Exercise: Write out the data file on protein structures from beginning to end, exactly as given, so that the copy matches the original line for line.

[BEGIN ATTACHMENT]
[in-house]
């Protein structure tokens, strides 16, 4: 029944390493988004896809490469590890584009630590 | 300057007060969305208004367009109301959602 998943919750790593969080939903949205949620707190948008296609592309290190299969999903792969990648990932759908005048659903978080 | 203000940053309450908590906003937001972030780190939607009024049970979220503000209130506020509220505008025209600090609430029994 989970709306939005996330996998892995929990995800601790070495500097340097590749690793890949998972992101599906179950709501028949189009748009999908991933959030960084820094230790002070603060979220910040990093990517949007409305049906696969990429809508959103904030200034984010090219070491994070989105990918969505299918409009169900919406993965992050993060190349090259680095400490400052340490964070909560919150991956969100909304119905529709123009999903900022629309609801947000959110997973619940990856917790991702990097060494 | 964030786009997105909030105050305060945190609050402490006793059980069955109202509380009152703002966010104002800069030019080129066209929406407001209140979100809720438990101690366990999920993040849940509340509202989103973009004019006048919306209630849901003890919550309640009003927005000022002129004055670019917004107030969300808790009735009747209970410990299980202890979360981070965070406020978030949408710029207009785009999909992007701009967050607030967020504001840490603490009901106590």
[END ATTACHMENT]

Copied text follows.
[in-house]
């Protein structure tokens, strides 16, 4: 029944390493988004896809490469590890584009630590 | 300057007060969305208004367009109301959602 998943919750790593969080939903949205949620707190948008296609592309290190299969999903792969990648990932759908005048659903978080 | 203000940053309450908590906003937001972030780190939607009024049970979220503000209130506020509220505008025209600090609430029994 989970709306939005996330996998892995929990995800601790070495500097340097590749690793890949998972992101599906179950709501028949189009748009999908991933959030960084820094230790002070603060979220910040990093990517949007409305049906696969990429809508959103904030200034984010090219070491994070989105990918969505299918409009169900919406993965992050993060190349090259680095400490400052340490964070909560919150991956969100909304119905529709123009999903900022629309609801947000959110997973619940990856917790991702990097060494 | 964030786009997105909030105050305060945190609050402490006793059980069955109202509380009152703002966010104002800069030019080129066209929406407001209140979100809720438990101690366990999920993040849940509340509202989103973009004019006048919306209630849901003890919550309640009003927005000022002129004055670019917004107030969300808790009735009747209970410990299980202890979360981070965070406020978030949408710029207009785009999909992007701009967050607030967020504001840490603490009901106590």